Illicit financial flows: What losses for international development?

Putting the IFF agenda in action at the country level. Part 2 of 9

If illicit financial flows do lead to losses in one country, how should those losses influence development policies when they cause a gain in another country? Photo: Mohamed Azazy

Illicit financial flows (IFF) became an international concern in the late 2000s and are now an established policy concern in the development context. Still, policy makers have yet to address important questions about putting anti-IFF programs into practice. This second blog post in our series discusses a key assumption that policymakers often make — that IFF create a “loss” for development at the country level.

Fredrik Eriksson is a lawyer with extensive experience from private sector research, policy analysis, evaluations, strategy development, and consultancy work — mostly on anti-corruption and governance issues. He leads the U4 Innovation Lab and private sector research.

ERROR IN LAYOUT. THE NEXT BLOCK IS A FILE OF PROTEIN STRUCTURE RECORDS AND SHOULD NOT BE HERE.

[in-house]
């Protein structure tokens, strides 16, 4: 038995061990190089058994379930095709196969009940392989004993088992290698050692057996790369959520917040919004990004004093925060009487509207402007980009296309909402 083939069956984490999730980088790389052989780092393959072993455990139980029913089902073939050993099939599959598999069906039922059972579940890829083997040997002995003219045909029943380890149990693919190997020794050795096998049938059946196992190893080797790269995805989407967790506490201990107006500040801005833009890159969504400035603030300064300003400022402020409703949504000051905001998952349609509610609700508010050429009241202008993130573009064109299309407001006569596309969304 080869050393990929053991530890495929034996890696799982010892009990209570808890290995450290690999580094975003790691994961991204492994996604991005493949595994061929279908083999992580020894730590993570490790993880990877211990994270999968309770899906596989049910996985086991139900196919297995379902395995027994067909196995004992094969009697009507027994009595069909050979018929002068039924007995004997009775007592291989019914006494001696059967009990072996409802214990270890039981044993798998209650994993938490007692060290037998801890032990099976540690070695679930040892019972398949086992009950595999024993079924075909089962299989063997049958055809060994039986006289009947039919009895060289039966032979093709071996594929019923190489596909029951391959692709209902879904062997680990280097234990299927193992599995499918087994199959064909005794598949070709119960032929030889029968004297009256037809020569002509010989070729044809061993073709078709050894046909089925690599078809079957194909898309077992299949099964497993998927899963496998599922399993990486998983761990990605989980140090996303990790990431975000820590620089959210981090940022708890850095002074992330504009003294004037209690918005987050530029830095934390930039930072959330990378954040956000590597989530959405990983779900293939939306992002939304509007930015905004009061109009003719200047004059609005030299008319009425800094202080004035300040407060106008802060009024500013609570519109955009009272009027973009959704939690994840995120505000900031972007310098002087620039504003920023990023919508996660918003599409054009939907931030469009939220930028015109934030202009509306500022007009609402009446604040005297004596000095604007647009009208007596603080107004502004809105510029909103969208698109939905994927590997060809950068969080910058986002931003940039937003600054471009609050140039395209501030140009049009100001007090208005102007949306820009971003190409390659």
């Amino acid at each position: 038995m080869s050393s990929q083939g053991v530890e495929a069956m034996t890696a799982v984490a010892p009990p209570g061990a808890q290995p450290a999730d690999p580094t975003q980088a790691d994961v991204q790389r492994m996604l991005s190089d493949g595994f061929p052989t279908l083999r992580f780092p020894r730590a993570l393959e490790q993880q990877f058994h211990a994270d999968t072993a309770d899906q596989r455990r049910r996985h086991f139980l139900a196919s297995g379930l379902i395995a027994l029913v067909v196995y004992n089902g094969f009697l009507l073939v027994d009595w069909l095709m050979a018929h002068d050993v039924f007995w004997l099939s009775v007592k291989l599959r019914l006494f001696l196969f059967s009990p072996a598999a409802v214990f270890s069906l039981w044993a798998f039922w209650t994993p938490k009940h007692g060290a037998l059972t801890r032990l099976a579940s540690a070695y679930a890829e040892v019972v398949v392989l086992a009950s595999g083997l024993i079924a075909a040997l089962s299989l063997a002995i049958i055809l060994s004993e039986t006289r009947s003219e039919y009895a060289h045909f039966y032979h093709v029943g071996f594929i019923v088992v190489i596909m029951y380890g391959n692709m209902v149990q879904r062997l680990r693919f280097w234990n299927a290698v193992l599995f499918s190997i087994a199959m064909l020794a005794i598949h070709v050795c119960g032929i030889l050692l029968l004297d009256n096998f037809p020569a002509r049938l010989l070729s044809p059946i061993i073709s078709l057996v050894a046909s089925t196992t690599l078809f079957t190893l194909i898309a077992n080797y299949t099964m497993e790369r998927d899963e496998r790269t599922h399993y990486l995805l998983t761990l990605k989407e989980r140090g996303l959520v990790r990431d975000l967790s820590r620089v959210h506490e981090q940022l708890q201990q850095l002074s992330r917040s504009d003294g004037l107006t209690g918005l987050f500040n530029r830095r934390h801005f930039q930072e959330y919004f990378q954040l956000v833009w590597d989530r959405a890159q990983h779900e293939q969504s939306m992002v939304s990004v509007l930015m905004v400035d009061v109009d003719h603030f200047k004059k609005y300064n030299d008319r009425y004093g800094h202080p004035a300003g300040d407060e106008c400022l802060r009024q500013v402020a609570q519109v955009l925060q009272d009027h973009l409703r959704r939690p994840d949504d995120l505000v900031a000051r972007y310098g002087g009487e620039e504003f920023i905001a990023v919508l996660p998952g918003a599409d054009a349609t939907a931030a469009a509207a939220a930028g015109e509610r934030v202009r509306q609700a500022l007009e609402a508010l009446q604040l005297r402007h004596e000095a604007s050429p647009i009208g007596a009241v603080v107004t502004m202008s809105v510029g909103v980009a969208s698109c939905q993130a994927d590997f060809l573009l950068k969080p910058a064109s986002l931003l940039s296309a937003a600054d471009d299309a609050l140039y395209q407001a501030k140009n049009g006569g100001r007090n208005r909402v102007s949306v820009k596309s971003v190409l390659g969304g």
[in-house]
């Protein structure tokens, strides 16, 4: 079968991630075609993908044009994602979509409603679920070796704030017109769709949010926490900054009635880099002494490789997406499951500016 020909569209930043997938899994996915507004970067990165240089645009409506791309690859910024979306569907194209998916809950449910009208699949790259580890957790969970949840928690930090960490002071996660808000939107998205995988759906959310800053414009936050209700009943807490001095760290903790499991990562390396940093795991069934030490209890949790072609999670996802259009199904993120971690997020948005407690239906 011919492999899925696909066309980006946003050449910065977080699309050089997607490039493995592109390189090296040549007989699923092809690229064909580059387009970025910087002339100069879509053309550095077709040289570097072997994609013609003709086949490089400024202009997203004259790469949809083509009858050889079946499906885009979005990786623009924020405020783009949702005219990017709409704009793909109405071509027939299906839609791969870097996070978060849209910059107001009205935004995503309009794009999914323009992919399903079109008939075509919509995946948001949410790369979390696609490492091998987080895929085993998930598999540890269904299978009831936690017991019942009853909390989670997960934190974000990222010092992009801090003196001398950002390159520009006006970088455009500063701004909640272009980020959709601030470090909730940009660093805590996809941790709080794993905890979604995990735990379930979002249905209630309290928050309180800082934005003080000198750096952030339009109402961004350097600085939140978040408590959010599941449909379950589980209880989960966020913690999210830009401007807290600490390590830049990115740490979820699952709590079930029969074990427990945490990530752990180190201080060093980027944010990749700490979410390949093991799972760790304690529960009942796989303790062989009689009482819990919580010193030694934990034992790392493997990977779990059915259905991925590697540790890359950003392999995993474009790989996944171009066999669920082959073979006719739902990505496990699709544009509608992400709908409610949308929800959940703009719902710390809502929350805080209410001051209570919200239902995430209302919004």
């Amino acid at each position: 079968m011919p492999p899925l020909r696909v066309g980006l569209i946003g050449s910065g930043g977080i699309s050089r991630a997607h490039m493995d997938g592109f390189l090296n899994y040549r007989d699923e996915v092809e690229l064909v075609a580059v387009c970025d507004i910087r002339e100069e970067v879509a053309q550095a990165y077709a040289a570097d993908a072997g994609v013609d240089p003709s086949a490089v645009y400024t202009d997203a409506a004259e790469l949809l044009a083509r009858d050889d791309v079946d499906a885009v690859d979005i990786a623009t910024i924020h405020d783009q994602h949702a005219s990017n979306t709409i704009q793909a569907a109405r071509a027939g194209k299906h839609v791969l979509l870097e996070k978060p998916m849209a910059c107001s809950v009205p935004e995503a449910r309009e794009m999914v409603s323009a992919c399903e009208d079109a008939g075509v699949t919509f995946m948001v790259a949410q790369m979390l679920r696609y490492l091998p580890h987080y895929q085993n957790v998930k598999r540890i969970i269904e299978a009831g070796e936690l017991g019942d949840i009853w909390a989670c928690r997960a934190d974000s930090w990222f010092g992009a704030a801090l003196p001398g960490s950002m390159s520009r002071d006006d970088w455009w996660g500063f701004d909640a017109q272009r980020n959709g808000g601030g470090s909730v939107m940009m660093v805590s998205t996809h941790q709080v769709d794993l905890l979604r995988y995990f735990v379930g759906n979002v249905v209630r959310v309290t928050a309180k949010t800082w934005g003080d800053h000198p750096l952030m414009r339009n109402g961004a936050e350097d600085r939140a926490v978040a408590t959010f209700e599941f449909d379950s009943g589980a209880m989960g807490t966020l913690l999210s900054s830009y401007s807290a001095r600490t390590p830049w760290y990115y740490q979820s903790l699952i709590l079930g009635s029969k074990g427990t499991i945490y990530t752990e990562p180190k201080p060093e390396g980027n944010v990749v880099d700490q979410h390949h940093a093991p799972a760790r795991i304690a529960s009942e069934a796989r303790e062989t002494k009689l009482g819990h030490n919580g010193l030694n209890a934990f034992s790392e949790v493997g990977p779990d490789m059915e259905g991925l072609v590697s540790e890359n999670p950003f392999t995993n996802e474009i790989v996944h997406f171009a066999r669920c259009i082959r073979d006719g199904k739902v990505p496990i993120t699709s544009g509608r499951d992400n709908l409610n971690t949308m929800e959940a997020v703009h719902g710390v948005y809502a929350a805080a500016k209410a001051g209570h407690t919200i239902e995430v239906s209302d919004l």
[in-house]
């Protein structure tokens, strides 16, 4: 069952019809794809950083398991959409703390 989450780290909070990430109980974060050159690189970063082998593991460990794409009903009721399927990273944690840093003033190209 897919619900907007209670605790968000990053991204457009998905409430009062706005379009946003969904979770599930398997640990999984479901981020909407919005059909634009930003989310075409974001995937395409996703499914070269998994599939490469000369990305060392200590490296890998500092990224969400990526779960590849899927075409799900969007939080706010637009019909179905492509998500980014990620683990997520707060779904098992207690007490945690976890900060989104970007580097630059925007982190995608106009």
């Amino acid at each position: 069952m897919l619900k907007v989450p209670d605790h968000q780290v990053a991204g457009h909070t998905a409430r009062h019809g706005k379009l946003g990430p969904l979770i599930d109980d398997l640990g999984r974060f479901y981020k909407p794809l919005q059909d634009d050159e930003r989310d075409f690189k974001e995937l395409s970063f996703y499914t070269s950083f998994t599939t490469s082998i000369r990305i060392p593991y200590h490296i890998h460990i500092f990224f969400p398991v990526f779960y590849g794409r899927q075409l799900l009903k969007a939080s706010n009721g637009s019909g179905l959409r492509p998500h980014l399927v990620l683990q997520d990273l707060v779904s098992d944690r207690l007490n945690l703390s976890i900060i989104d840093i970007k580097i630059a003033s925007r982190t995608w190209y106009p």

Other posts in this series

  1. IFF definitions–crucial questions
  2. This post: IFF: What losses for international development?
  3. IFF and country level legitimacy
  4. The blind spots in anti-IFF strategies
  5. Strategies for effective anti-IFF efforts
  6. Coordinating an attack on secrecy
  7. Rethinking policies to remove secrecy
  8. Expanding the role of corruption in IFF
  9. Country-level IFF research for counter-IFF support